Why I Wrote Give War and Peace a Chance
War and Peace had been roaming in and out of my life for about twenty-five years—in almost a “When Harry Met Sally” kind of way. Each time I encountered the novel, it was a different book, evoking whatever was most alive inside me at that point. I happened to be rereading the novel in 2008, around the time of the financial crisis that was turning many peoples’ lives upside down—mine included. War and Peace became a new book yet again. I was able to clearly glimpse something I’d only vaguely understood in my previous readings: that whatever else this novel is, it’s a book about people trying to find their footing in an unstable, ever-changing world. How do you live in such times? Where do you find meaning and even joy in a troubled world? In 2008 these became deeply personal questions to me, and I sensed that many other people were—and are—struggling with them as well. I came to recognize War and Peace as the book for our times.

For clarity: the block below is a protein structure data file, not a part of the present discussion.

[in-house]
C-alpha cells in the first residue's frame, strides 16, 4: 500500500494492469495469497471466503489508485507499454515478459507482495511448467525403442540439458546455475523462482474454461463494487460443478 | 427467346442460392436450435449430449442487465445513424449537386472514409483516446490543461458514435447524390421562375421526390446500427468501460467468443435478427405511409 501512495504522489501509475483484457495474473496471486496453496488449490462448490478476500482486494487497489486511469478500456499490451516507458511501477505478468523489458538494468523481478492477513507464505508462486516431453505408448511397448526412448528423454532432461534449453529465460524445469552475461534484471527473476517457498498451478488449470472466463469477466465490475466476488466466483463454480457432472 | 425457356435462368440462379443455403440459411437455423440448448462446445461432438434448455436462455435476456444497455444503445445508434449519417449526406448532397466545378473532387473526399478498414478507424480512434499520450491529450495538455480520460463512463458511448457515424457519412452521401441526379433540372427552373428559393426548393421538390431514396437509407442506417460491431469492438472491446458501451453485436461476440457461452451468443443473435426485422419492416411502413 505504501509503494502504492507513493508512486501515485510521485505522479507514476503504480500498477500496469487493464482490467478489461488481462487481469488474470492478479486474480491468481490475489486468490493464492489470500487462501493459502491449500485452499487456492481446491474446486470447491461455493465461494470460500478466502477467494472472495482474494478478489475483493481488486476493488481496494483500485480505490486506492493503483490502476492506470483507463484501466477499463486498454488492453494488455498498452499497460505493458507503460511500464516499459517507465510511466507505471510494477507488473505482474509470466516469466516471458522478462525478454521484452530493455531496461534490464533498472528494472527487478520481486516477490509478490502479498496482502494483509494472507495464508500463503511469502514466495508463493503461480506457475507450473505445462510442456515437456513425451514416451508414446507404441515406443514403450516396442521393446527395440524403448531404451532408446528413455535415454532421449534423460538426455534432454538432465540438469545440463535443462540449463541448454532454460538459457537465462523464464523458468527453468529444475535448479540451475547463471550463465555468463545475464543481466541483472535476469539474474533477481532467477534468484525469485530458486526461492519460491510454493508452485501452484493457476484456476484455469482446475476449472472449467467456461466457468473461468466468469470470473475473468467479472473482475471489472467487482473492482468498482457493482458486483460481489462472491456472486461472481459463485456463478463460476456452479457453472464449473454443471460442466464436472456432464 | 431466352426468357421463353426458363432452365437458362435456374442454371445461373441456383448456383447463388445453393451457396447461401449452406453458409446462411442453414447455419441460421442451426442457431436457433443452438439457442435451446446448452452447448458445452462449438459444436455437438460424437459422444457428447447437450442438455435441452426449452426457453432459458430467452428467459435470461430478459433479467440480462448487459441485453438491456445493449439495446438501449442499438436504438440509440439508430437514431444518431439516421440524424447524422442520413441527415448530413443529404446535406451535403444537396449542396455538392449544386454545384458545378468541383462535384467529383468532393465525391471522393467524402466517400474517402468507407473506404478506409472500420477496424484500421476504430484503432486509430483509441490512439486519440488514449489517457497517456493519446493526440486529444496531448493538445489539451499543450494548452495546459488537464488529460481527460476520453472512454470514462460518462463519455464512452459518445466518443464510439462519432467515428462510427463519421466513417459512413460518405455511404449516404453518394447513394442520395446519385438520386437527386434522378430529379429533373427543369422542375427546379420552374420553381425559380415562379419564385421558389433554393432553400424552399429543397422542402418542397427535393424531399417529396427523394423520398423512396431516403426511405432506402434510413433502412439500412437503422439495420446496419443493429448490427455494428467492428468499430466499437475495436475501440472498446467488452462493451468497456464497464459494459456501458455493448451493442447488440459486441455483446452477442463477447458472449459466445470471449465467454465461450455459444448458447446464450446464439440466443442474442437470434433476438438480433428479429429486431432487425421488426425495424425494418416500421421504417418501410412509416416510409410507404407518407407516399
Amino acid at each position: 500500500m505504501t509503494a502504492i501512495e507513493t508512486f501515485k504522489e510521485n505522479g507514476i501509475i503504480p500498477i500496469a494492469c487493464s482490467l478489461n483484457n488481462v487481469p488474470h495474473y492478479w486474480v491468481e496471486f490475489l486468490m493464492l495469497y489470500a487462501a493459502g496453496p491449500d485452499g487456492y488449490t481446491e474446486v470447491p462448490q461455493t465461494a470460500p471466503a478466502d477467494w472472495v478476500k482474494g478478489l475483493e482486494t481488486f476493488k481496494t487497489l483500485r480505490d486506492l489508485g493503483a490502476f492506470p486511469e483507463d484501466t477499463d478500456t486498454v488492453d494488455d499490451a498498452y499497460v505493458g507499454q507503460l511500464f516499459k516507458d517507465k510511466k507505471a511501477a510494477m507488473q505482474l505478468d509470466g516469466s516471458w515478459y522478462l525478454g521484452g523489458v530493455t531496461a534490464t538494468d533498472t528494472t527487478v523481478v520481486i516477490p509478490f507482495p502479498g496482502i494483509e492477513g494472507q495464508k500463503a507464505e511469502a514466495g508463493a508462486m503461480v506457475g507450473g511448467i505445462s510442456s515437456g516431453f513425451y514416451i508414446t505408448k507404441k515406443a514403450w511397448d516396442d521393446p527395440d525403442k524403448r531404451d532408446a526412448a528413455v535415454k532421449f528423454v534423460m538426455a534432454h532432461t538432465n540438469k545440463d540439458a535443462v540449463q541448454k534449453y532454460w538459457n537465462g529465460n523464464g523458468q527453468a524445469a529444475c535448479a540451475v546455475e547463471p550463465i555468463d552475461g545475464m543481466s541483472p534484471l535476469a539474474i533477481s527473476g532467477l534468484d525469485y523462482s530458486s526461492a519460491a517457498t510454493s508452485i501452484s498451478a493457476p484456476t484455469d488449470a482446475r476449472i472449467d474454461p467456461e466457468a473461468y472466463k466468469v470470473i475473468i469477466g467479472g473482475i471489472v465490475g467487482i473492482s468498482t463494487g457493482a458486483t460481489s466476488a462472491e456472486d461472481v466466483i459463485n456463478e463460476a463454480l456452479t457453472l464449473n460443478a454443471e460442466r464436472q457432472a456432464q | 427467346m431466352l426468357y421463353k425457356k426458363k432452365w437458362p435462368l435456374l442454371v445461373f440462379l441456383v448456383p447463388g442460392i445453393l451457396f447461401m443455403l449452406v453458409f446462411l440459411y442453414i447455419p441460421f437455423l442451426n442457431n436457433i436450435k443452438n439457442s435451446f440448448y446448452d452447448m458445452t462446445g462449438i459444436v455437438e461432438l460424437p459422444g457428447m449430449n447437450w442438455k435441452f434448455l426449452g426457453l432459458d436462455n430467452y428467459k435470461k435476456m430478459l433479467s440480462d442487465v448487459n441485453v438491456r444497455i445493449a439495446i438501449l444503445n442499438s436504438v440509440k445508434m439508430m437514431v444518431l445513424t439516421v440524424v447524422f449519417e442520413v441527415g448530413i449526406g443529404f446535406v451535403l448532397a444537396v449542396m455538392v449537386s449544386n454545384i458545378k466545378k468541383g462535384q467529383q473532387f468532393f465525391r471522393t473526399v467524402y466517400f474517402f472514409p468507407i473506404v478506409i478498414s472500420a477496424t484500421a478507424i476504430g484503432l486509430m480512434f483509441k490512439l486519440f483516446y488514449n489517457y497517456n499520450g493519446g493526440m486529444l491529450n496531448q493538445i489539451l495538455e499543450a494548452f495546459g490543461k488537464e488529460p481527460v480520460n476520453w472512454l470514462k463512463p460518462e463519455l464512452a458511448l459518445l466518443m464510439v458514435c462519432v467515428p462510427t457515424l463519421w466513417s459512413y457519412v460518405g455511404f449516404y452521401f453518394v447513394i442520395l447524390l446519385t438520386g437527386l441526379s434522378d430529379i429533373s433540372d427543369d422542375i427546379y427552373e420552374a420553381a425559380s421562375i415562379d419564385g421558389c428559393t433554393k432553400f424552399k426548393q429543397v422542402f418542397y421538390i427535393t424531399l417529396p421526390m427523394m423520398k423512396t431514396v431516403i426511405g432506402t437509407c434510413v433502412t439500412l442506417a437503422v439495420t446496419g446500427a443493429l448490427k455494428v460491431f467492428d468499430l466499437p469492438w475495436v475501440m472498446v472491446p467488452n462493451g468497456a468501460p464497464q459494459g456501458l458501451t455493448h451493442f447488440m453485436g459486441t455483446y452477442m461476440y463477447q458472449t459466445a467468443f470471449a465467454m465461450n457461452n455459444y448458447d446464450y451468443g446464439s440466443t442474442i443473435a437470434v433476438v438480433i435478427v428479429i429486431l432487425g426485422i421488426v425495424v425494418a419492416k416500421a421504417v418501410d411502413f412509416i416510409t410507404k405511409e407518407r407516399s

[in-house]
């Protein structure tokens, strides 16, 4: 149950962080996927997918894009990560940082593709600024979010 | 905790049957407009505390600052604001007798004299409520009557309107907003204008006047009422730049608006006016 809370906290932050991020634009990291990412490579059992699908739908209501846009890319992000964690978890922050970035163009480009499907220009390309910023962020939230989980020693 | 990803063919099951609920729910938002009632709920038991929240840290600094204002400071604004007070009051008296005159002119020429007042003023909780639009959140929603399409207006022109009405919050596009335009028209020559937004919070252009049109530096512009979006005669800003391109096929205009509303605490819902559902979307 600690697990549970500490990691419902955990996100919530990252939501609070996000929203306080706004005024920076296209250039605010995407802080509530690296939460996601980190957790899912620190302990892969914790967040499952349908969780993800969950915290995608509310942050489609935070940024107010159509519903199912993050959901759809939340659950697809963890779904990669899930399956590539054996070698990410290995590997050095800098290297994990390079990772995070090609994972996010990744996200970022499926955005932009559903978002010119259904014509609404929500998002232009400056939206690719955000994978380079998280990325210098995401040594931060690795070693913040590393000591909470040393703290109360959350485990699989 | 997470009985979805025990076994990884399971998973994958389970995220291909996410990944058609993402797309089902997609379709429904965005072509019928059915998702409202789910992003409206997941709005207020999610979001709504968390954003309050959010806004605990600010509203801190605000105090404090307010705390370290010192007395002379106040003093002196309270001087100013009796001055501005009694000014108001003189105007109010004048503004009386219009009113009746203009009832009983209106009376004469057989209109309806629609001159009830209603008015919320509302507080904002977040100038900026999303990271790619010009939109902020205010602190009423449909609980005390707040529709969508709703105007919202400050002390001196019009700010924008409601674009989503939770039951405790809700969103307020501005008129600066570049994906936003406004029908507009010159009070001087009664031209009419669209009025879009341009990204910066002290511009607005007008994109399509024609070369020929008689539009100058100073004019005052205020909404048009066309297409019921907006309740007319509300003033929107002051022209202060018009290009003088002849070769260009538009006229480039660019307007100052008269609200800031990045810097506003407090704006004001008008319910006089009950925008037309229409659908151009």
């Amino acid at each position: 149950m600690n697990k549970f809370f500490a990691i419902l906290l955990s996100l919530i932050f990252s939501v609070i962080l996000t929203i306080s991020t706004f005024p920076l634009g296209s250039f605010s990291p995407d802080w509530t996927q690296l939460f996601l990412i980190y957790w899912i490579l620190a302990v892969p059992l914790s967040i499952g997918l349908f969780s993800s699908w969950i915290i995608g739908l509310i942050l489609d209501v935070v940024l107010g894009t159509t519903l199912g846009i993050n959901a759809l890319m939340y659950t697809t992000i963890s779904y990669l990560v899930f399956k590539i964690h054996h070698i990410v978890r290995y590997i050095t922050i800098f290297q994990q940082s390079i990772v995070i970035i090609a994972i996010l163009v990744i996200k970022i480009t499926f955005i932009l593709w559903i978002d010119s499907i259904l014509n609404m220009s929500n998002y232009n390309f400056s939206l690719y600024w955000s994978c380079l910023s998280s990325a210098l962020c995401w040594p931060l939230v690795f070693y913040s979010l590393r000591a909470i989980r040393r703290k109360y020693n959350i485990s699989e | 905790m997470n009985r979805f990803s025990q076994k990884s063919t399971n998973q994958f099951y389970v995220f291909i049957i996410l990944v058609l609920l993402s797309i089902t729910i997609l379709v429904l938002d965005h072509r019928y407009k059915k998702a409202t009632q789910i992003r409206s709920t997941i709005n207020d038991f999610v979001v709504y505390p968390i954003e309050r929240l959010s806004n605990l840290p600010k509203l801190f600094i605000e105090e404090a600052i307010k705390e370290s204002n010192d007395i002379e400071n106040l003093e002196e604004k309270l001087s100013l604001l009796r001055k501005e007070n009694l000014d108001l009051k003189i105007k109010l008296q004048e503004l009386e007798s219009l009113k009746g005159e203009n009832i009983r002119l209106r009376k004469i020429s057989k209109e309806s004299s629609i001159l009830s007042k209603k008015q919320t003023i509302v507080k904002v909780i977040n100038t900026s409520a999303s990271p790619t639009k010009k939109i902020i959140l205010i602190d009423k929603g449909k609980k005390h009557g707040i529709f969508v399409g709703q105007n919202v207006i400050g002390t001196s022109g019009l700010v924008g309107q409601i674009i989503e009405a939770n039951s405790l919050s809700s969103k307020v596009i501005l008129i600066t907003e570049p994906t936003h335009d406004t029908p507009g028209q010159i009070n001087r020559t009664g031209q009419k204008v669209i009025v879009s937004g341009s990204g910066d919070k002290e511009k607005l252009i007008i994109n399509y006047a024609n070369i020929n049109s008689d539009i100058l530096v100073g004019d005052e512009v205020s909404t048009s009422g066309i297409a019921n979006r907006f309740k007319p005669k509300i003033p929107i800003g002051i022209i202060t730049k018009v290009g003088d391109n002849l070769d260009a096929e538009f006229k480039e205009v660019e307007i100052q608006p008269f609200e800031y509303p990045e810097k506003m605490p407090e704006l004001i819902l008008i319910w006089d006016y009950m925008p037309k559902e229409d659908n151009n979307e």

Even though I was then in the final stages of writing Understanding Tolstoy, I knew I had to write another book on Tolstoy. I wanted it to be a book that would introduce—or re-introduce—a wide audience of readers to Tolstoy’s most famous novel, helping them find both insight and inspiration from Tolstoy’s wisdom in the same way that I myself have been transformed by his art over the course of a lifetime. Because of the personal nature of the book, it was important to me to interweave anecdotes from my own quarter-century journey with Tolstoy into the discussion of the novel itself. And at the same time I wanted to tell the story of characters’ journeys in War and Peace, as well as Tolstoy’s own fascinating life story as it relates to the themes of the novel. The result, I hope, is a book the helps readers find the man in the Great Man and the living ideas in this Greatest of Great Books, ultimately inspiring them to want to read—or reread—the novel itself.